Whiskey (Cadence Music)
Winnipeg’s Joey Landreth is another in a long line of singer-songwriters to bubble up from the local music scene over the past few decades. His band, the Bros. Landreth, is a Juno Award winner (2015 best Roots & Traditional Album of the Year), and with his première solo outing Whiskey, the guitarist continues the previously established musical thread.
Landreth has a lot going for him here. Not only does he have a sweet-as-molasses singing voice sounding like a cross between Jackson Browne and Joni Mitchell, he also twins it with some pretty serious six-string wrangler attitude.
His slide-guitar charm is breathtaking and figures prominently on the title track and the mid-tempo burner Gone Girl. Lyrically, Landreth creates some interesting moods but once he experiences the world a bit more maybe he won’t be singing about relationships gone wrong quite as much. Just about every one of these seven tracks cover some pretty standard thematic terrain, and while there isn’t a bad song on Whiskey, maybe next time he should broaden the palette lyrically.
The production by local wizard Paul Yee is clear and present and the small band approach is tight and fiery when it needs to be. Landreth has created a winner with Whiskey. Until his tug-of-war between being an earnest singer-songwriter and a potent guitar slinger works itself out, we can expect more of this kind of work. ★★★★
DOWNLOAD: Whiskey, Gone Girl
— Jeff Monk
I See You(Young Turks)
Producer/multi-instrumentalist Jamie xx is the electronically inclined musical force behind English trio the xx, but the group’s pop/soul personality is down to its singers — guitarist Romy Madley Croft and bassist Oliver Sim. While the pair has often alternated lead vocals on past material, their voices intertwine seamlessly on album opener Dangerous, as her alto weaves in and out of his monotone bass while an in-yer-face bass line and staccato drum riff effortlessly move the tune onto the dance floor.
Yes, the xx has upped the tempos on its third record, heating up the spare coolness of its first two, rather stylized albums and surrendering to the groove while Sim and Croft playfully simmer in their roles as star-crossed lovers. Say Something Loving finds the pair stumbling over each other’s words in the thrall of desire and On Hold catches them in a flush of regret and the epic synth-washes of I Dare You find them biting their lips while challenging each other to go further. Fans of the group’s more mannered approach may initially find I See You’s material a little too mainstream, but a few listens should have most hooked on the xx’s new beat. ★★★1/2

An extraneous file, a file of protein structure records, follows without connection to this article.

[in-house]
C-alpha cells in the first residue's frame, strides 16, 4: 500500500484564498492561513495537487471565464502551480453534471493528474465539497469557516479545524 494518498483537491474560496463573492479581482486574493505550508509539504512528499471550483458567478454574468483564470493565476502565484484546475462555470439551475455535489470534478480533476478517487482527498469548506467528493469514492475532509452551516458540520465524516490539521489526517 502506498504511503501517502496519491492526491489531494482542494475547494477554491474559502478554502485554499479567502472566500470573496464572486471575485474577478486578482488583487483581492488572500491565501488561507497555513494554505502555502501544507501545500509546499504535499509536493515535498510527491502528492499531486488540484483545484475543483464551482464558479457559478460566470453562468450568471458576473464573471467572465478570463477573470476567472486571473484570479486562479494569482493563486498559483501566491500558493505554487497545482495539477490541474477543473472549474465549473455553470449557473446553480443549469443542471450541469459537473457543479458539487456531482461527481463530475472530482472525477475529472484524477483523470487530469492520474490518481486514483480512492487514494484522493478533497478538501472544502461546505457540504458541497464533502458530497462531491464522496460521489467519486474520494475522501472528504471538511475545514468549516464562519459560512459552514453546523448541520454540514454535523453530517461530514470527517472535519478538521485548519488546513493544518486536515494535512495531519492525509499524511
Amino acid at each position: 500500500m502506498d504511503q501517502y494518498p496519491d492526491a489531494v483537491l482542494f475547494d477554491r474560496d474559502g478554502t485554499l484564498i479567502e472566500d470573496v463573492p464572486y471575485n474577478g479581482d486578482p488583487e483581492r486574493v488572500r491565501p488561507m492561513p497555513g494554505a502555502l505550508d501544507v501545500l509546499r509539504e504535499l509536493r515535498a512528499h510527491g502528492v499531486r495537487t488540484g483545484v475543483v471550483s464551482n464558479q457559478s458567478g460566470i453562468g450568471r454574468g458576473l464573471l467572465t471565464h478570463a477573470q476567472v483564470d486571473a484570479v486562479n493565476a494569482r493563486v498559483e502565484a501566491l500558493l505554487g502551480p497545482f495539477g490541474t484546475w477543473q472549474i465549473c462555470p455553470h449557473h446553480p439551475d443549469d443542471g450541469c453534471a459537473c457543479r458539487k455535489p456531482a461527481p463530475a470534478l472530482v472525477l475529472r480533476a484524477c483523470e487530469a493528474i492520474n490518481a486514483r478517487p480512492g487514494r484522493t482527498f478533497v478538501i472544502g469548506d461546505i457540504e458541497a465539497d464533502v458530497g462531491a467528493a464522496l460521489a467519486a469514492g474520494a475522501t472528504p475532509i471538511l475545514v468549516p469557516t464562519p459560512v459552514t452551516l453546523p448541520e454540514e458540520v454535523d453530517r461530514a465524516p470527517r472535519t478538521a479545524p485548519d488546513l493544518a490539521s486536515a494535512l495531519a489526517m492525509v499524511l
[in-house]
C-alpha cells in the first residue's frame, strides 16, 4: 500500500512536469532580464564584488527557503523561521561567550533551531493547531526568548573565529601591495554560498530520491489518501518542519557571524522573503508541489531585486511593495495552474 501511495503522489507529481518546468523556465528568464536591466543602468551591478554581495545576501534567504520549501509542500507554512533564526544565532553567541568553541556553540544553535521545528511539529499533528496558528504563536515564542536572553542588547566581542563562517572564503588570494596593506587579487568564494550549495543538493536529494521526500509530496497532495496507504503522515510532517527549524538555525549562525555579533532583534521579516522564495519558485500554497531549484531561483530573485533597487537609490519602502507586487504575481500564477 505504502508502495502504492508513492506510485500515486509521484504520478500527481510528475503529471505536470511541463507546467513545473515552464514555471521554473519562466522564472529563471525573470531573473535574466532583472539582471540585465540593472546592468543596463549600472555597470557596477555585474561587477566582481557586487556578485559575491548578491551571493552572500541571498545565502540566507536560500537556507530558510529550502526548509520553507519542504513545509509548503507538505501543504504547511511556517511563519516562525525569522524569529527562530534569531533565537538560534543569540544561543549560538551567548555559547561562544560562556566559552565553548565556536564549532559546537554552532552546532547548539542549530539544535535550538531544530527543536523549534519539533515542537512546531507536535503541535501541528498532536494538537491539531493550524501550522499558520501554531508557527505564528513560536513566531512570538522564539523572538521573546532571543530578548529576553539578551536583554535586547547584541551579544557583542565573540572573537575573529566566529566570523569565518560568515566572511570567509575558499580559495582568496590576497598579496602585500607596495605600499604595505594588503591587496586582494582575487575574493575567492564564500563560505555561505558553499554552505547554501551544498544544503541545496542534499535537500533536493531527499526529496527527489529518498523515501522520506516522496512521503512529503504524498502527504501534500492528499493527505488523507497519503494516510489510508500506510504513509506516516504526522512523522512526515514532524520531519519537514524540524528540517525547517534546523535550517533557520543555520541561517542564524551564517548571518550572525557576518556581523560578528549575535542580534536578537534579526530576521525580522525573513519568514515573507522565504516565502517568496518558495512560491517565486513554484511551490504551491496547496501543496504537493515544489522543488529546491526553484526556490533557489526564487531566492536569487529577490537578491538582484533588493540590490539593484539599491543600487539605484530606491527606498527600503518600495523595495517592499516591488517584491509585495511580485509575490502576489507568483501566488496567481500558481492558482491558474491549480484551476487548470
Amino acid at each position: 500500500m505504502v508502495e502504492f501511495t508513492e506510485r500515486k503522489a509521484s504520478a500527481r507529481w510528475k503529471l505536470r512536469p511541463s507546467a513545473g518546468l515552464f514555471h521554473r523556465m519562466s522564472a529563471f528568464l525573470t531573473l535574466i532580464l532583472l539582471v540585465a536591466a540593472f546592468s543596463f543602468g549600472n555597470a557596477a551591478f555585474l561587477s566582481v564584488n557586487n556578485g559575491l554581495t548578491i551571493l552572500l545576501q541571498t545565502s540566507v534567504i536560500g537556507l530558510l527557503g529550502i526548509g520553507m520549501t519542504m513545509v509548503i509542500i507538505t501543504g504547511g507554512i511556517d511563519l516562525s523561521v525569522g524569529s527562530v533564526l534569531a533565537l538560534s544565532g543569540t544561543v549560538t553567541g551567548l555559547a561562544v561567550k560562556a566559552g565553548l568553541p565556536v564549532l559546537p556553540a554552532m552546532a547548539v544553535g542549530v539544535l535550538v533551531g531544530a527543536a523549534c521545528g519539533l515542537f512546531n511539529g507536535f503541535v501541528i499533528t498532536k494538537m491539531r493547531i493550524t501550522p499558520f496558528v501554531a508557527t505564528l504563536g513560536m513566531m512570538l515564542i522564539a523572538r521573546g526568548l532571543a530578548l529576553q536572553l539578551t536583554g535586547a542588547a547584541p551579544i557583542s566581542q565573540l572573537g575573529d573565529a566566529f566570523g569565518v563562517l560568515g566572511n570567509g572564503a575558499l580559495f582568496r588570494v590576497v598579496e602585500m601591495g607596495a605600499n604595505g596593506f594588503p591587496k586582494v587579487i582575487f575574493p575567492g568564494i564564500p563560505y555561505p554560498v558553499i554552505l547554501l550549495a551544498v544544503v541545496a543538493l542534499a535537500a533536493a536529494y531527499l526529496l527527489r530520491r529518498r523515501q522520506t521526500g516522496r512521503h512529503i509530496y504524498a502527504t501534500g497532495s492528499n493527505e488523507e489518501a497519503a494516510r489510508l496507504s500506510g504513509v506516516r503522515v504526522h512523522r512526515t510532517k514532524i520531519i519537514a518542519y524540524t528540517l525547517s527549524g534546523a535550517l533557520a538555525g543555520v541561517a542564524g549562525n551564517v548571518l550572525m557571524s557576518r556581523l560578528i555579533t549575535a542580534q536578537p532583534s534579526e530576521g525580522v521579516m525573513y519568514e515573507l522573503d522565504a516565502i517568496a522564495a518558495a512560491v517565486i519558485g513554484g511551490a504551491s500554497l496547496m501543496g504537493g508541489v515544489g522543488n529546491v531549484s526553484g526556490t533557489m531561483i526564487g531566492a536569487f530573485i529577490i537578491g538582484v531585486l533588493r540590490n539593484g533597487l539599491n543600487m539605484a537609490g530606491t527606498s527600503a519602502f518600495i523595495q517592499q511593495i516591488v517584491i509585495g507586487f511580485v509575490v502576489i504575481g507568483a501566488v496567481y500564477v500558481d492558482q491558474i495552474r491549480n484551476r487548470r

DOWNLOAD: Say Something Loving, I Dare You
— John Kendle
The Awakening Orchestra & Kyle Saulnier
Interlude: Atticus Live, The Music Of Jesse Lewis (Biophilia Records)
Jesse Lewis is a guitarist who released an album a few years ago called Atticus. Kyle Saulnier is the leader/arranger of the Awakening Orchestra, and was intrigued by the idea of taking Lewis’s music from the album and arranging it for large ensemble. He then added Lewis as a soloist for the band and performed the music live.
This versatile and solid band has been described as both "elegant and edgy," and the arrangements move through quiet moments and more aggressive motifs. The tune Snowflake starts out gently before becoming the equivalent of a blizzard.
Lewis solos on several tracks, and the energy generated by a live audience is apparent throughout. Several tracks have a reference to the poet Robert Frost, and the music can be contemplative and intense. I hadn’t been aware of this orchestra, but it belongs with other excellent modern jazz big bands. I can only hope it continues to perform this style of fine modern large ensemble jazz. ★★★★
— Keith Black
Giaches de Wert: Divine Theatre, Sacred Motets (Harmonia Mundi)
Leave it to acclaimed British vocal ensemble Stile Antico to breathe new life — literally — into music written by seldom-heard composers.
The ensemble’s latest album features a selection of motets by 16th-century Franco-Flemish composer Giaches de Wert, who spent most of his life in Italy and notably published only three collections of sacred a cappella works between 1566-81.
Each of the 13 selections brims with the experimentalism that Wert, also hailed for the madrigals for which he became known for. Such works including the five-part Gaudete in Domino, and Amen, amen dico vobis feature an abundance of tone painting, as does Ascendente Jesu, including its narrative’s stormy seas depicted by wild syncopation, before eventually subsiding into calmer, more consonant waters.
The 13-voice troupe also seamlessly delivers the larger-scale works, including Saule, Saule and Egressus Jesus, with both featuring fluid polychoral technique. The latter piece provides the greatest thrill of all, as the choristers finally break into ecstatic, seven-part counterpoint that also bears testament to this fine ensemble’s musical skill and unflinching resolve.
Liner notes provides background information and full translations for each work. ★★★★
— Holly Harris